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Our Standard Space Trainer provides standardized instructor and scenario generation tools plus a suite of analytic performance and assessment features that enable detailed goal tracking and student monitoring.

Previously, the Air Force’s (AF) 533rd Training Squadron (TRS) and the 50th Space Wing (SW) used a number of different training systems and simulators for space command and control (C2), Initial Skills Training (IST) and Unit Qualification Training (UQT).  Each of these training systems, or simulators, is “stove-piped,” in that it uses different hardware, operating systems, networking capabilities, and proprietary software, and have widely divergent, often high costs associated with its development.  In addition, each system has its own maintenance concept and contract for sustainment. Since many of the training systems were replicas of the operational systems, the sustainment of the training systems in this way is frequently very costly.

A summary of the AF’s space training challenges:

  • Each command and control (C2) course uses a different device for performance training
  • Most training systems are operational systems with an instructor application
  • Each training system is built to different requirements with varying levels of fidelity
  • Sustainment of multiple systems is very costly
  • Most instructors indicated they train to a specific set of vehicle problems and focus on certain data points
  • Training devices are difficult to set up and shut down
  • Some training devices do not have an instructor monitoring function
  • Some training devices do not have scenarios with pre-established anomalies
  • Some training devices have no ability to pause, rewind or fast-forward

To address the space training challenges, the Space and Missile Systems Center (SMC) Space Training Acquisition Office, and Headquarters (HQ) AF AFSPC/A3T worked closely together to develop the original vision for a single Standard Space Trainer (SST) for C2 operator training that employs commercial off-the-shelf (COTS) personal computer (PC) hardware and operating systems.

The SST Architecture:

  • Uses Sonalysts’ Simulation Engine
  • Supports multiple missions
  • Supports multiple training types: initial skills, unit qualification, crew training, interdependent crew training
  • Includes hybrid of state-based modeling and physics-based modeling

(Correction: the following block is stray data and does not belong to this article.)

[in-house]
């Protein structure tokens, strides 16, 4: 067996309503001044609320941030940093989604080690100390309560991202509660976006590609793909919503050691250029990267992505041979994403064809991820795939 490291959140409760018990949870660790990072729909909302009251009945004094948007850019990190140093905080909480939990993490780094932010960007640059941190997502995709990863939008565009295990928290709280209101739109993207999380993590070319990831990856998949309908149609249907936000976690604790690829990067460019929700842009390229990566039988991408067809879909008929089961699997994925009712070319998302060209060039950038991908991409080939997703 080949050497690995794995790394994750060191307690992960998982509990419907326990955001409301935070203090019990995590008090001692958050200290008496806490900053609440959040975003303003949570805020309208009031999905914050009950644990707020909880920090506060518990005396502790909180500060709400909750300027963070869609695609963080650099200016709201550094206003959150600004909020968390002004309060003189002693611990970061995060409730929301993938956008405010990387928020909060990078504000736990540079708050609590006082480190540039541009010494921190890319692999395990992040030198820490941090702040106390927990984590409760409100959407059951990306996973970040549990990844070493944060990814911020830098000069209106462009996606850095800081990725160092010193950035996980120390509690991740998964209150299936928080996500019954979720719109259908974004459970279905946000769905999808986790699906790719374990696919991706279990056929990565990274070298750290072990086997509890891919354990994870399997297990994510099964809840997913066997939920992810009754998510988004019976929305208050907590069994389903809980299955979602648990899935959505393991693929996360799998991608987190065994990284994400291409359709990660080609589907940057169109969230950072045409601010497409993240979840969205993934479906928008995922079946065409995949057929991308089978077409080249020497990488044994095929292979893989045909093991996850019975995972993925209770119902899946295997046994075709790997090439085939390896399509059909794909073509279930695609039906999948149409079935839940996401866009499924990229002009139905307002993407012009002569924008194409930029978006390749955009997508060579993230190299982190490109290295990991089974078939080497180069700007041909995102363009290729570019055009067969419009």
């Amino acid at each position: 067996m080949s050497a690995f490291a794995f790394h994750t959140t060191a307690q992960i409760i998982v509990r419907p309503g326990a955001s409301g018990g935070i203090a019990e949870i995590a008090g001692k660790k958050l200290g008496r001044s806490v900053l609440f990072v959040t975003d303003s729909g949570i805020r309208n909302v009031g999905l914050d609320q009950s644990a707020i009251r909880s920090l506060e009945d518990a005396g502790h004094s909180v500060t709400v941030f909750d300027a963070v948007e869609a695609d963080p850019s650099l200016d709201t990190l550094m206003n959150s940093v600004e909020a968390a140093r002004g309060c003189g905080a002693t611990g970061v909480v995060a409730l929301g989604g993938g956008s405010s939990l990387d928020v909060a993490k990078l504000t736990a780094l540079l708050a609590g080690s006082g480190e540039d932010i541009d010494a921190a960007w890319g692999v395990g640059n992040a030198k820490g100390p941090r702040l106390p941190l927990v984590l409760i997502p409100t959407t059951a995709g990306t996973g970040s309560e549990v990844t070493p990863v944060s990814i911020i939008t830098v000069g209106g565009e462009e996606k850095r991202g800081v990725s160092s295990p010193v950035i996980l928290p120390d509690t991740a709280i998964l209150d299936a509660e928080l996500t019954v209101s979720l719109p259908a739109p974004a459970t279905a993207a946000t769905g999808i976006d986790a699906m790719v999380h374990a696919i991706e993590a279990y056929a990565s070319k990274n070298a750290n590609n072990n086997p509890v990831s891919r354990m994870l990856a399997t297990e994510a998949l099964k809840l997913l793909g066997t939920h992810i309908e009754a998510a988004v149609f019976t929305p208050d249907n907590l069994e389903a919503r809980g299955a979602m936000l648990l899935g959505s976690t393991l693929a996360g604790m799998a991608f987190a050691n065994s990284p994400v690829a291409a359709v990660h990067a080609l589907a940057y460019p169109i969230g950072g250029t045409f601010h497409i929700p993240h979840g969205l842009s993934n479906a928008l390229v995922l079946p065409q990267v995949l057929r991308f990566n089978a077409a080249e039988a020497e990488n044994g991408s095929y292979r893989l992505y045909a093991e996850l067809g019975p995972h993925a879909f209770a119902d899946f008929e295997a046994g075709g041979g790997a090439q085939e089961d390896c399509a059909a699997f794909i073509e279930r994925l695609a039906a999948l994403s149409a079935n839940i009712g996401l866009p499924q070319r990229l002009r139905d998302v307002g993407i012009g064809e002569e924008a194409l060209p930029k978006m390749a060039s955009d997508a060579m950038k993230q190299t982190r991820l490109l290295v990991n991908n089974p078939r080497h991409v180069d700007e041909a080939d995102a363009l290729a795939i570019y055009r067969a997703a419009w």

• Focuses training system development on the training goals
  • Supports the look and feel of the operational system; presents same screens and graphical user interfaces
  • Provides training features for instructors/evaluators
  • Reduces set up and shut down time to minutes
  • Provides ability to remotely view students' displays
  • Provides ability to pause, rewind, and fast forward training sessions
  • Includes pre-built scenarios for instructors/evaluators, as well as a scenario editor to modify/create scenarios
  • Includes a Software Development Kit (SDK) to allow development of new training systems that will be deployed from the SST Architecture

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The Air Force Audit Agency estimated that SMC had invested nearly $250 million to develop the legacy training systems, and paid as much as $9 million each year in sustainment costs, and that use of SST would reduce training acquisition costs $101 million over the next five years, as well as make significant reductions in training systems sustainment costs.
Audit Report F2011-0013-FD4000, Air Force Audit Agency, page I, paragraph 1, August 18, 2011

Sonalysts’ SST work has also contributed to numerous awards for the STAO Program Office

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Teamwork & Communications

The success of the SST program is due to the strength and communication of the Government/Sonalysts team.

Sonalysts applies various talents from within the company to the SST program, including project managers, instructional system designers, subject matter experts, software engineers, and software testers.

The SST Project Leader, Ms. Laura Dietz, was recognized by the Connecticut Technology Council as the 2011 Woman of Innovation for Small Business Innovation and Leadership.

Photos courtesy of the U.S. Air Force 50th Space Wing.